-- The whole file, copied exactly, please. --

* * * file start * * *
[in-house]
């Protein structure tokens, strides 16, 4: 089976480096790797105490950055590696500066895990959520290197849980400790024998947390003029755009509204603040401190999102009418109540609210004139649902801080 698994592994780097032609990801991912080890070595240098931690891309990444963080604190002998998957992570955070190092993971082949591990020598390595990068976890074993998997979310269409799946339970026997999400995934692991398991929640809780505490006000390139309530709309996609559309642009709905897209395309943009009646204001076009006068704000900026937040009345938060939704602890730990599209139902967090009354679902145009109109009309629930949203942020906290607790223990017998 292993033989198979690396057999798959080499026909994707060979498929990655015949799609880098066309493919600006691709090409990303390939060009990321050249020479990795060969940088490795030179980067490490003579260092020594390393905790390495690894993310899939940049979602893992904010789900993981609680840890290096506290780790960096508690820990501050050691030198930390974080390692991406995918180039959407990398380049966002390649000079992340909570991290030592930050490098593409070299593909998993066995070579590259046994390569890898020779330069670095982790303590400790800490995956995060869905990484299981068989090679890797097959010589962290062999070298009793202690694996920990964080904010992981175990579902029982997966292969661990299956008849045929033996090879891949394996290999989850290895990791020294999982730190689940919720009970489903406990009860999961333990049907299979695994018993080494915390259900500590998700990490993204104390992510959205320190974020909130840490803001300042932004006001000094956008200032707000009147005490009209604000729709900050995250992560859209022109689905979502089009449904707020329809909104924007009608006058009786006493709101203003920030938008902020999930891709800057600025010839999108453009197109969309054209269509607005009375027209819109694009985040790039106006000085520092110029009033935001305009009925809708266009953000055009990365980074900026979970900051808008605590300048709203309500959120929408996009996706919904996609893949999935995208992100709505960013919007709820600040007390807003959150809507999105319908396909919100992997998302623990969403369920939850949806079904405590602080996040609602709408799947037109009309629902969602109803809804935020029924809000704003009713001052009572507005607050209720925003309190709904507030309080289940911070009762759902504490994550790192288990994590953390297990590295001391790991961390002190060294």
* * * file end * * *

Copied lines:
[in-house]
């Protein structure tokens, strides 16, 4: 089976480096790797105490950055590696500066895990959520290197849980400790024998947390003029755009509204603040401190999102009418109540609210004139649902801080 698994592994780097032609990801991912080890070595240098931690891309990444963080604190002998998957992570955070190092993971082949591990020598390595990068976890074993998997979310269409799946339970026997999400995934692991398991929640809780505490006000390139309530709309996609559309642009709905897209395309943009009646204001076009006068704000900026937040009345938060939704602890730990599209139902967090009354679902145009109109009309629930949203942020906290607790223990017998 292993033989198979690396057999798959080499026909994707060979498929990655015949799609880098066309493919600006691709090409990303390939060009990321050249020479990795060969940088490795030179980067490490003579260092020594390393905790390495690894993310899939940049979602893992904010789900993981609680840890290096506290780790960096508690820990501050050691030198930390974080390692991406995918180039959407990398380049966002390649000079992340909570991290030592930050490098593409070299593909998993066995070579590259046994390569890898020779330069670095982790303590400790800490995956995060869905990484299981068989090679890797097959010589962290062999070298009793202690694996920990964080904010992981175990579902029982997966292969661990299956008849045929033996090879891949394996290999989850290895990791020294999982730190689940919720009970489903406990009860999961333990049907299979695994018993080494915390259900500590998700990490993204104390992510959205320190974020909130840490803001300042932004006001000094956008200032707000009147005490009209604000729709900050995250992560859209022109689905979502089009449904707020329809909104924007009608006058009786006493709101203003920030938008902020999930891709800057600025010839999108453009197109969309054209269509607005009375027209819109694009985040790039106006000085520092110029009033935001305009009925809708266009953000055009990365980074900026979970900051808008605590300048709203309500959120929408996009996706919904996609893949999935995208992100709505960013919007709820600040007390807003959150809507999105319908396909919100992997998302623990969403369920939850949806079904405590602080996040609602709408799947037109009309629902969602109803809804935020029924809000704003009713001052009572507005607050209720925003309190709904507030309080289940911070009762759902504490994550790192288990994590953390297990590295001391790991961390002190060294």